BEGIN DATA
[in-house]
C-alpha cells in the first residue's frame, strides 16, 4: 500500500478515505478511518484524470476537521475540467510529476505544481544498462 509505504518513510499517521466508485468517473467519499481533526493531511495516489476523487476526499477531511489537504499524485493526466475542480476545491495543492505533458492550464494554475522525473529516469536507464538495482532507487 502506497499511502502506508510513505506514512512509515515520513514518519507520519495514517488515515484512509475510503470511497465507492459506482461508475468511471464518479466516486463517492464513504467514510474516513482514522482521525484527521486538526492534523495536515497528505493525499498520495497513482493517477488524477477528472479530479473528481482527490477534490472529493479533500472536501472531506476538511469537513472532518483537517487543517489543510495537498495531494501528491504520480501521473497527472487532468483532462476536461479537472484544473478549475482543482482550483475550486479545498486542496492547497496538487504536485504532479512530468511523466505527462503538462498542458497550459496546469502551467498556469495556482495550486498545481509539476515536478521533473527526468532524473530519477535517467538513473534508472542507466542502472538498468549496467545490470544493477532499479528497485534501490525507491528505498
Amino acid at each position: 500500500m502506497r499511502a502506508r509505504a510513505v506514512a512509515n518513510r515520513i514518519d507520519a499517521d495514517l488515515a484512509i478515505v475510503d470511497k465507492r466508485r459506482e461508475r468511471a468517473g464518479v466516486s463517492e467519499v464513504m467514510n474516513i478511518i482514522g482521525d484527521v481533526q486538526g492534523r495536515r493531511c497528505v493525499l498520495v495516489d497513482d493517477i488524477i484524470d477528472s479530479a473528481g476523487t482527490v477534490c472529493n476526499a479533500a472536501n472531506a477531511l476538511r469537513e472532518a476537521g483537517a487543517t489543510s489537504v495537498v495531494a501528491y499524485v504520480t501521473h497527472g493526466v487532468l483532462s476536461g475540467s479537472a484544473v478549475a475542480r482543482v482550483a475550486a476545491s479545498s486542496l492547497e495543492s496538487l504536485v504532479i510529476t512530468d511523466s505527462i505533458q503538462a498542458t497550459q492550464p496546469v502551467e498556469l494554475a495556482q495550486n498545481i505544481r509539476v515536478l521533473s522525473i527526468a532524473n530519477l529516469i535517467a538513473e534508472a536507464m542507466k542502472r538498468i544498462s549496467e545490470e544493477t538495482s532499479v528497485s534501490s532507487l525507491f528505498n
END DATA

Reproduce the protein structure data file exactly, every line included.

[in-house]
C-alpha cells in the first residue's frame, strides 16, 4: 500500500478515505478511518484524470476537521475540467510529476505544481544498462 509505504518513510499517521466508485468517473467519499481533526493531511495516489476523487476526499477531511489537504499524485493526466475542480476545491495543492505533458492550464494554475522525473529516469536507464538495482532507487 502506497499511502502506508510513505506514512512509515515520513514518519507520519495514517488515515484512509475510503470511497465507492459506482461508475468511471464518479466516486463517492464513504467514510474516513482514522482521525484527521486538526492534523495536515497528505493525499498520495497513482493517477488524477477528472479530479473528481482527490477534490472529493479533500472536501472531506476538511469537513472532518483537517487543517489543510495537498495531494501528491504520480501521473497527472487532468483532462476536461479537472484544473478549475482543482482550483475550486479545498486542496492547497496538487504536485504532479512530468511523466505527462503538462498542458497550459496546469502551467498556469495556482495550486498545481509539476515536478521533473527526468532524473530519477535517467538513473534508472542507466542502472538498468549496467545490470544493477532499479528497485534501490525507491528505498
Amino acid at each position: 500500500m502506497r499511502a502506508r509505504a510513505v506514512a512509515n518513510r515520513i514518519d507520519a499517521d495514517l488515515a484512509i478515505v475510503d470511497k465507492r466508485r459506482e461508475r468511471a468517473g464518479v466516486s463517492e467519499v464513504m467514510n474516513i478511518i482514522g482521525d484527521v481533526q486538526g492534523r495536515r493531511c497528505v493525499l498520495v495516489d497513482d493517477i488524477i484524470d477528472s479530479a473528481g476523487t482527490v477534490c472529493n476526499a479533500a472536501n472531506a477531511l476538511r469537513e472532518a476537521g483537517a487543517t489543510s489537504v495537498v495531494a501528491y499524485v504520480t501521473h497527472g493526466v487532468l483532462s476536461g475540467s479537472a484544473v478549475a475542480r482543482v482550483a475550486a476545491s479545498s486542496l492547497e495543492s496538487l504536485v504532479i510529476t512530468d511523466s505527462i505533458q503538462a498542458t497550459q492550464p496546469v502551467e498556469l494554475a495556482q495550486n498545481i505544481r509539476v515536478l521533473s522525473i527526468a532524473n530519477l529516469i535517467a538513473e534508472a536507464m542507466k542502472r538498468i544498462s549496467e545490470e544493477t538495482s532499479v528497485s534501490s532507487l525507491f528505498n